According to Seattle’s local CBS broadcasting affiliate, NASA has projected that a 60 meter asteroid will pass within 16,500 miles of Earth on February 13, 2013. Their scary-sensational Chicken Little treatment: “Should We Be Afraid? Should we? Should we?”
To put this in perspective, the earth’s diameter is about 8000 miles. This is like saying “Next year a tiny little toy truck is going to go down the street in front of your house! Should you be afraid? Should you?
Put another way, the asteroid will fly well within the Moon’s 240,000 mile orbit.
What is the chance of the asteroid striking earth? Well, practically speaking – none. But this sort of scare-mongering has become a staple of all kinds of (formerly) legitimate news outlets. Sure, our perceptive readers will say “Well, you’re doing it too, aren’t you?”
Perhaps. Well, no. We want people to understand the difference between the kind of “crash” that is pretty common, the kind of “crash” that is very unlikely, but very significant, and the media grandstanding that’s done because it attracts attention.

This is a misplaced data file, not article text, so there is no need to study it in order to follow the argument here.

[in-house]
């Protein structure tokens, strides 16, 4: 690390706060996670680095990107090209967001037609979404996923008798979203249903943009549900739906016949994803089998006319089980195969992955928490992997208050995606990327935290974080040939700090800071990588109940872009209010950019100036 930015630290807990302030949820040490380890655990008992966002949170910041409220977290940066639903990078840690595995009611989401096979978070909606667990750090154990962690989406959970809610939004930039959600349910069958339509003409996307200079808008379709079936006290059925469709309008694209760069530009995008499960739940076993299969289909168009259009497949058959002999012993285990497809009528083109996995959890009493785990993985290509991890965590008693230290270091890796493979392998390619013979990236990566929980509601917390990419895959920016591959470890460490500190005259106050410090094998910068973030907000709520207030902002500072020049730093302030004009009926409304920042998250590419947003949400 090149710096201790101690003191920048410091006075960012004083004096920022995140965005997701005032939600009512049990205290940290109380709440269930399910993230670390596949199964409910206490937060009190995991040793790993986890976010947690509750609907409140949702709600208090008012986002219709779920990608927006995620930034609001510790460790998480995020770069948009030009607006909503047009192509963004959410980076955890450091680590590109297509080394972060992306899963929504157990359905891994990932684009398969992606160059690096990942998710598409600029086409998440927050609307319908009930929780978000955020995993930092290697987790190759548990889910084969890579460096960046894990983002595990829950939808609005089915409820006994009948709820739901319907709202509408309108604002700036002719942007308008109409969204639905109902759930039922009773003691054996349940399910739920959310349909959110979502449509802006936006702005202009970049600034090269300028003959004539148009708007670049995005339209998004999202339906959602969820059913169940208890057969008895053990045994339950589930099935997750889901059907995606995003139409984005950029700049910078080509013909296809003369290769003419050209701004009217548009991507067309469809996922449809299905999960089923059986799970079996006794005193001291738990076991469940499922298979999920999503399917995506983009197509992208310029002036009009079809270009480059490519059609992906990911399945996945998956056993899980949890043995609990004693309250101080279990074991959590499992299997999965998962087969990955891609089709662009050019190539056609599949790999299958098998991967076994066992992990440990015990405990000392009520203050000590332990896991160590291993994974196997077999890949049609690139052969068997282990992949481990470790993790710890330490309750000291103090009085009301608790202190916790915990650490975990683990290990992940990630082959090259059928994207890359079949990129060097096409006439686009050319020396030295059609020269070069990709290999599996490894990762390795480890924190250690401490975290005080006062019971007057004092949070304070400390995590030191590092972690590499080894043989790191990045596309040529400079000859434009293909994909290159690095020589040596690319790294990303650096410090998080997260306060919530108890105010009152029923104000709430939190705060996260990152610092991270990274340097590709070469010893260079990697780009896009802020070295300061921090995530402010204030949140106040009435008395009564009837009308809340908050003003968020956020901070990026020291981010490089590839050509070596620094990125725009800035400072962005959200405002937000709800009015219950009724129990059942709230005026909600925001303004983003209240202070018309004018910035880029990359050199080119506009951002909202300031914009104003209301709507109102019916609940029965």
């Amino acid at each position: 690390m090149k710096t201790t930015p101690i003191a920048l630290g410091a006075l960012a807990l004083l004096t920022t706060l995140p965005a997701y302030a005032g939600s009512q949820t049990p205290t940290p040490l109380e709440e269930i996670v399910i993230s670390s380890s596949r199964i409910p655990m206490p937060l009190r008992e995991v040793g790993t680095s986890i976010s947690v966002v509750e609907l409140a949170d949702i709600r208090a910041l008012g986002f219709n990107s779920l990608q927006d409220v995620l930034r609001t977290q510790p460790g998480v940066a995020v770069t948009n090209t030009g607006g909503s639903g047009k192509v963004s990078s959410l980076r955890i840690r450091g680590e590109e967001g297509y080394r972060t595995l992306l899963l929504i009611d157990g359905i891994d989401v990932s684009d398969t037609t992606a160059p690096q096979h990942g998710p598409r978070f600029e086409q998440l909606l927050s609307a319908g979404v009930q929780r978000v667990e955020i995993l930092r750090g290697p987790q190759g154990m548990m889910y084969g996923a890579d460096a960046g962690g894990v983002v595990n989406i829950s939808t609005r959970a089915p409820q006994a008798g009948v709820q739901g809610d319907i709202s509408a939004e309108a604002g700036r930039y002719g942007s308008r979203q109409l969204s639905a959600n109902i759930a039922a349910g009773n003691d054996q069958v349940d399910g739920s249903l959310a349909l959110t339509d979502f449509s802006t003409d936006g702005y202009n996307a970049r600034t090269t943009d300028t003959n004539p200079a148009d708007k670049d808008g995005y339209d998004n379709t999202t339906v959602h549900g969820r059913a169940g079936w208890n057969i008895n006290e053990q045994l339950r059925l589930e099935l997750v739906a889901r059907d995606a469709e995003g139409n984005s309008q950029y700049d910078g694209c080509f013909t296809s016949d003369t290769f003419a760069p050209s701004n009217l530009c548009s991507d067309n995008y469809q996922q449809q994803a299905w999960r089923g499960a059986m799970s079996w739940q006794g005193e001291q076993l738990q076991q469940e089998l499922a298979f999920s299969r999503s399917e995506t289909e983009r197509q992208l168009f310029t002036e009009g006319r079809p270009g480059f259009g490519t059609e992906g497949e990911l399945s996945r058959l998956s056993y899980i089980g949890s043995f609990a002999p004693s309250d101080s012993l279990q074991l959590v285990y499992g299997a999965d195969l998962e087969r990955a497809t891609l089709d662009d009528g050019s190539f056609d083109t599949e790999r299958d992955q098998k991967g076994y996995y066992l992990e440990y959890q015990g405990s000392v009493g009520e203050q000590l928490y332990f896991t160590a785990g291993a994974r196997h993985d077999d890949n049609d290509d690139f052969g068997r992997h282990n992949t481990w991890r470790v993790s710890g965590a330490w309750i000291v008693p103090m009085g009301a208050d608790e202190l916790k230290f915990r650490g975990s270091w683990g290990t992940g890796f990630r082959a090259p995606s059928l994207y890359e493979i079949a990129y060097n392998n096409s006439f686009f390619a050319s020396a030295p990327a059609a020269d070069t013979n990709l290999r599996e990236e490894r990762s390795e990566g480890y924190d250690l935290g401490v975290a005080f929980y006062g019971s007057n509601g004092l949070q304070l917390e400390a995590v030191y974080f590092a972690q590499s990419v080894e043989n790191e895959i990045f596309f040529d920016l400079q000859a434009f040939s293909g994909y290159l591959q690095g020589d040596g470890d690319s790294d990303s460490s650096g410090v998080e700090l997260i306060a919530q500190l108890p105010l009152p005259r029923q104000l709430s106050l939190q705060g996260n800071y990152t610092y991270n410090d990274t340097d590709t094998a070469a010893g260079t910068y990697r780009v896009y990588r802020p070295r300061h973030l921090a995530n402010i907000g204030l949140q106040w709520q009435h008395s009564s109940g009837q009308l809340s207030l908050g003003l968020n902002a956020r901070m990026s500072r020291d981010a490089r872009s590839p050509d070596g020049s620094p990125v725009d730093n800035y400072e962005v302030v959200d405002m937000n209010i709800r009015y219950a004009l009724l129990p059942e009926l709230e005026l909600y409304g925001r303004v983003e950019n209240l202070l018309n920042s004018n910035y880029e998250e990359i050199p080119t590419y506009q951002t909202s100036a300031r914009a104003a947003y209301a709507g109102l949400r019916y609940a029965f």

Let’s look at some examples:
1. Everyday household accidents, sports accidents, workplace accidents. Frequently the damage is minimal, and your sprained ankle heals completely. If it doesn’t heal you may need a better diet, or some physical therapy, sports therapy.
2. Severe auto accident where you are injured. You probably need to go to a hospital emergency room immediately for diagnosis. There are many injuries that, if not immediately diagnosed, you can try to convince yourself they aren’t serious. These include soft tissue injuries similar to example one above, but are much more serious because of the amount of tearing, or because there is also nerve damage or brain trauma (concussion).
3. Made-up no-risk news panic-mongering. We all know there are tsunamis, earthquakes, landslides. We all know that sometimes a hillside in Seattle will collapse and a couple homes will slide a few feet, or a hundred feet. People who build their homes on Queen Anne Hill’s mud cliffs are taking a bit of a risk, but really…. …a headline that says “Will A Tsunami Strike Seattle” or “Asteroid Headed Our Way” is just grandstanding. See story in our local CBS Broadcasting website:
There are a lot of simple steps you can take to avoid those common sports injuries and household injuries. Warm-up and stretch-out before working out. Make sure the ladder is placed against the wall at the right angle. Don’t drop the 35 lb. kettlebell on your foot.
Look both ways before crossing the street. But you don’t have to look up for an asteroid.
For more ideas about avoiding your next crash, and dealing with it if it happens, visit http://www.leonardmoen.com